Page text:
Part of the on-going loss after the death of a loved one, is the continued silence and invisibility that is created as we get further and further away from the date of death. I challenge all of you this holiday season to create tangible expressions for giving voice and visibility to your loss, grief, healing, and to the empty space left by the loved one who has died.
If family members or friends or even care givers wince or whine at your tangible expressions, I enourage you to push back and tell them that these expressions are not obsessive, but conscious decisions to keep the memory of *all* family members alive on this Earth. After all, what is Christmas if you are Christian? Celebrating the life of a man who has been dead a couple thousand years, aye? Well, then why can't you celebrate your dead child's life and memory? If you are not Christian, then I encourage you to celebrate with whatever your traditions may be -- seasonal Winter Solstice, Jewish Chanukah, African Kwanzaa -- all of which involve lighting candles, honoring survival, cherishing the *whole* family.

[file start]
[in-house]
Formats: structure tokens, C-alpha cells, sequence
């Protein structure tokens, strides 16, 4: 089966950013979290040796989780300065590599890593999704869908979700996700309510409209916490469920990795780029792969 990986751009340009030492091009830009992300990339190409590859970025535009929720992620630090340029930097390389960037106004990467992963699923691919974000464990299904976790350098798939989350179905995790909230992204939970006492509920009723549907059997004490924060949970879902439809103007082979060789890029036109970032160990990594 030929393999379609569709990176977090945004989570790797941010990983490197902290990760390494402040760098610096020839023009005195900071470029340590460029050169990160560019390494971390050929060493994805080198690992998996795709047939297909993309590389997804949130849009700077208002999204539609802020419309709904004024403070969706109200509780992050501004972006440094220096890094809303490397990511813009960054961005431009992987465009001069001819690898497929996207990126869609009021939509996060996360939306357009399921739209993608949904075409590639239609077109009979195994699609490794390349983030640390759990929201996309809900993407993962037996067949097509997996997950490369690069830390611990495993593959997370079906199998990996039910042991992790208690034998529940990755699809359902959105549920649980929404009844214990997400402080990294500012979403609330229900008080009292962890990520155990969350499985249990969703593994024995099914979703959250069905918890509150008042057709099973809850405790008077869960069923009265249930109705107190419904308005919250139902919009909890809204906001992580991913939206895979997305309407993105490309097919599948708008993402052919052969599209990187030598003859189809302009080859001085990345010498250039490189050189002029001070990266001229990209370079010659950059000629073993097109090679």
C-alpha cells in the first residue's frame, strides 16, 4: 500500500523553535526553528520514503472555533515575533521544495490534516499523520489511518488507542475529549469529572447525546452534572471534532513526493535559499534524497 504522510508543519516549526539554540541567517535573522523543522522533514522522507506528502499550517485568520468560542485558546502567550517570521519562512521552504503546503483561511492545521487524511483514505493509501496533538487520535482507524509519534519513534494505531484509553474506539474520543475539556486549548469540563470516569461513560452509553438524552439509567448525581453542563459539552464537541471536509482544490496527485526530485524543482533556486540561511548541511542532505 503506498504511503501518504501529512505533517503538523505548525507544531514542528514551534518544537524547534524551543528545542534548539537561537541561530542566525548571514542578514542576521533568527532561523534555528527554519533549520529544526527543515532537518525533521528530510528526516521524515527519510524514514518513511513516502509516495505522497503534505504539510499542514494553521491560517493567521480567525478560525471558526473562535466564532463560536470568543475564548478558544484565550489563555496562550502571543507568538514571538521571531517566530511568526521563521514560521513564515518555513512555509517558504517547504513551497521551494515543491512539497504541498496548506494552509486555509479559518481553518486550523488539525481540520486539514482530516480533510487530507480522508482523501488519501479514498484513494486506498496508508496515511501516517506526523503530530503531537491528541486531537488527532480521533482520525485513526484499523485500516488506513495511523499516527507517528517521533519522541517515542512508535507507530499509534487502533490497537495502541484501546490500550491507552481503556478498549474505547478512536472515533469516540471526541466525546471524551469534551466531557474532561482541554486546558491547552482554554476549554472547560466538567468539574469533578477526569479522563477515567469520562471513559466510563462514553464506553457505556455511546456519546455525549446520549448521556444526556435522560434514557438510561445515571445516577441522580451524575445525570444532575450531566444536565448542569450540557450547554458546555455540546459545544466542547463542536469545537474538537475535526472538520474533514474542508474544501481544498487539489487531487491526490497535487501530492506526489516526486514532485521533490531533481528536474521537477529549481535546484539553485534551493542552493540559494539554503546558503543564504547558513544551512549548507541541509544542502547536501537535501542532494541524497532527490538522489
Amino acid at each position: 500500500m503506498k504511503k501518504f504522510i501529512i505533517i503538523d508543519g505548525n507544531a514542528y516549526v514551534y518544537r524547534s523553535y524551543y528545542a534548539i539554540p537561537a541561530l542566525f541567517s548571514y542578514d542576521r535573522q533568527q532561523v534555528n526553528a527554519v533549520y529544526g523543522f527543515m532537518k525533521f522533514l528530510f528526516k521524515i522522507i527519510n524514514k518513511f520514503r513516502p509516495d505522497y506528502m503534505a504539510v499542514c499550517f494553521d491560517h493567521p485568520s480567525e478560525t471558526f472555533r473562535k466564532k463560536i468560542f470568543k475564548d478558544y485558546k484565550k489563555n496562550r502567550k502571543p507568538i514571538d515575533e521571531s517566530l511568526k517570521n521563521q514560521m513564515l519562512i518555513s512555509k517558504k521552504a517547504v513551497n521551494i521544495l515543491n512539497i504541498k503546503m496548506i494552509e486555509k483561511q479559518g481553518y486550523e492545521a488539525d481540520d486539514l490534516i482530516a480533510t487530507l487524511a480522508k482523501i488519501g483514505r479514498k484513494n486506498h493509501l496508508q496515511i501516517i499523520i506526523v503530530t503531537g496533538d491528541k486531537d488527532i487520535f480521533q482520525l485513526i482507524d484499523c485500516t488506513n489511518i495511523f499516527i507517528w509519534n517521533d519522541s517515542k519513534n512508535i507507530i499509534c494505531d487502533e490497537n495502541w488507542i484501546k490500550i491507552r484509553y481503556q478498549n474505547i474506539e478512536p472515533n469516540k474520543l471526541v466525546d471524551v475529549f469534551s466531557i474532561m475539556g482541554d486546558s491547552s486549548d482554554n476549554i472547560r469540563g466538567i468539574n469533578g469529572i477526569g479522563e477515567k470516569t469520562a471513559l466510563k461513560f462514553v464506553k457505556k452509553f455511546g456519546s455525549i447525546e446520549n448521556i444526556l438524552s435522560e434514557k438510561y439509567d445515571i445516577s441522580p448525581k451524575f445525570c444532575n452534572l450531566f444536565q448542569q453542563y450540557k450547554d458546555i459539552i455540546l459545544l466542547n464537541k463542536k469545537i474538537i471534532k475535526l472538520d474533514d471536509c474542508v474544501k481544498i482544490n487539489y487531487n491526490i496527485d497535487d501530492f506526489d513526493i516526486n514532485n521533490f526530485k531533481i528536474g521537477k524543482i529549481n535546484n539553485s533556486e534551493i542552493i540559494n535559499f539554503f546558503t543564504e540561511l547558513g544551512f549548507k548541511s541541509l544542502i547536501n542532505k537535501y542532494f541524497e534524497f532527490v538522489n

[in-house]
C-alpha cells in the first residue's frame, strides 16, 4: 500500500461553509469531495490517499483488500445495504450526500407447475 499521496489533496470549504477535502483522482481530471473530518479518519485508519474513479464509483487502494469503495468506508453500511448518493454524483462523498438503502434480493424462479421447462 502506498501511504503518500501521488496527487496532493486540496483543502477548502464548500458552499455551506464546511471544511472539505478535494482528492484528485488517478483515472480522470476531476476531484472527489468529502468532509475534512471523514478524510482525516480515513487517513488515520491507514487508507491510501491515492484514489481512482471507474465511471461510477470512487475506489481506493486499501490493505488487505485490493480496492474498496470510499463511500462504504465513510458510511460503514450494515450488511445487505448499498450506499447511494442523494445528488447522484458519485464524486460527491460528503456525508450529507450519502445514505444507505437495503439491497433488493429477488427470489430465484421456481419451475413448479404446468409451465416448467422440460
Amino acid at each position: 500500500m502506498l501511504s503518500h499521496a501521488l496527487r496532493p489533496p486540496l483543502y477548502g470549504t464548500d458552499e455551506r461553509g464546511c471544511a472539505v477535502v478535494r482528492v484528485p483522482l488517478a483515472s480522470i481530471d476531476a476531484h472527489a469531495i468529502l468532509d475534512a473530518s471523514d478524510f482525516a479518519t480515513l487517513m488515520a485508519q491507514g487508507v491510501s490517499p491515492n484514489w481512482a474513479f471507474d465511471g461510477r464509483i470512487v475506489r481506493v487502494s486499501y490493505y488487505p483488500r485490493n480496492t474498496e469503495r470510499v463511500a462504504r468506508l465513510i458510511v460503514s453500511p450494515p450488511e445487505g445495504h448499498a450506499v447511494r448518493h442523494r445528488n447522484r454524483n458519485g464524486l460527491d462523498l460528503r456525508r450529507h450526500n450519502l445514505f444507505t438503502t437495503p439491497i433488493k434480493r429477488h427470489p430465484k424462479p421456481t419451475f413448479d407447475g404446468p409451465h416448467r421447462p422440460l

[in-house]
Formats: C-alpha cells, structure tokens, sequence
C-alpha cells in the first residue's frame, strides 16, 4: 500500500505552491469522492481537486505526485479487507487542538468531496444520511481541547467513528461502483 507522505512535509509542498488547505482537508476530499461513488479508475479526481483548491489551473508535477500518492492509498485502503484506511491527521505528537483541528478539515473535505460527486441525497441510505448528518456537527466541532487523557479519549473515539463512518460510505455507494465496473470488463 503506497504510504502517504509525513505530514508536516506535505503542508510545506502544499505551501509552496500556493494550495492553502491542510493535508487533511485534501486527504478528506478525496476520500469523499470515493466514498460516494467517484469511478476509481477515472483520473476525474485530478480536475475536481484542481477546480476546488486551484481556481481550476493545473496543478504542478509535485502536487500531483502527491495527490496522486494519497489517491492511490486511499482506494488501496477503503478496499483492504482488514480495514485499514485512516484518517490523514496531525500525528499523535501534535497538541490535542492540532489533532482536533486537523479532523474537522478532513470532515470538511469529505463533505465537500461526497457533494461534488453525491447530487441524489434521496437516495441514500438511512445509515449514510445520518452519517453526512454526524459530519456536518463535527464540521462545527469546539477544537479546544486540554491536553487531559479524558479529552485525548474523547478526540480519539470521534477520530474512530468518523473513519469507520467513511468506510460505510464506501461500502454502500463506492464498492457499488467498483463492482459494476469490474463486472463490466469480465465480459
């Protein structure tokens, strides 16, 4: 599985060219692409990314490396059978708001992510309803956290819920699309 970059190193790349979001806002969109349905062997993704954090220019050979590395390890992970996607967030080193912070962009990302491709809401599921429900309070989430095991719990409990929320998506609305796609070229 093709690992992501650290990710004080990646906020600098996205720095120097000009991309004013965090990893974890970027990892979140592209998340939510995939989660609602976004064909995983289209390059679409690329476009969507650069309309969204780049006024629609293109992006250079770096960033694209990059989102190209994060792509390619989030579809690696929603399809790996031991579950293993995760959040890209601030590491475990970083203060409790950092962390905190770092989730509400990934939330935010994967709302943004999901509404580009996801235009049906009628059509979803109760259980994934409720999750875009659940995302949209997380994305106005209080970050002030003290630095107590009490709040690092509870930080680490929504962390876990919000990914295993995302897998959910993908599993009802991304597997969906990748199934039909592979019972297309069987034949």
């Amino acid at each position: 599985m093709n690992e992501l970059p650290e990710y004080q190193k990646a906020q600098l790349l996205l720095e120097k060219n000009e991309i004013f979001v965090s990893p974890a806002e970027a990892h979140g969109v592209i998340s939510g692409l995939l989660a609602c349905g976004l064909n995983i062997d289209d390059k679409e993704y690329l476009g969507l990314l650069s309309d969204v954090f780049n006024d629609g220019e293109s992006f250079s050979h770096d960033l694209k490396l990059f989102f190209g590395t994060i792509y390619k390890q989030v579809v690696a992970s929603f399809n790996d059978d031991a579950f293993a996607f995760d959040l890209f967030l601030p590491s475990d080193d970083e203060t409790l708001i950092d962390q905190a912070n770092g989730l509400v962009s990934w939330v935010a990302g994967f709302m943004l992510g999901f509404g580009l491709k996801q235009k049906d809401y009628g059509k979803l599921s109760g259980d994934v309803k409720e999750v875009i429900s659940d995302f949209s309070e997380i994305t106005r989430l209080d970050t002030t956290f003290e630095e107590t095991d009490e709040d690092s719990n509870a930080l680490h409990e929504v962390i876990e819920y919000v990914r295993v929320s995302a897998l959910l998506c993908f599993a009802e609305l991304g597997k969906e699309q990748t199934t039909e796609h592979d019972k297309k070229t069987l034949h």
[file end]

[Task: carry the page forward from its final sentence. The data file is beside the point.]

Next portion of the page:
How? Well, let me offer a few suggestions:
Whatever your traditions, I put forth here that it is most healthy and wholistic to create tangible celebrations that include *all* your loved ones, living and dead. I encourage you to have some of those celebrations in the form of the written word, because that leaves those tangible notes and papers for re-reading tomorrow or the day after or in the New Year. Just like you will have photos of the living family members from this holiday season. The pieces of paper on which you write about your dead loved one will be available for perusal and review throughout the year.
And it can't be a bad thing to move the holiday focus away from consumerism and more toward something heartfelt and meaningful for everyone!
Miracles to you and yours this season.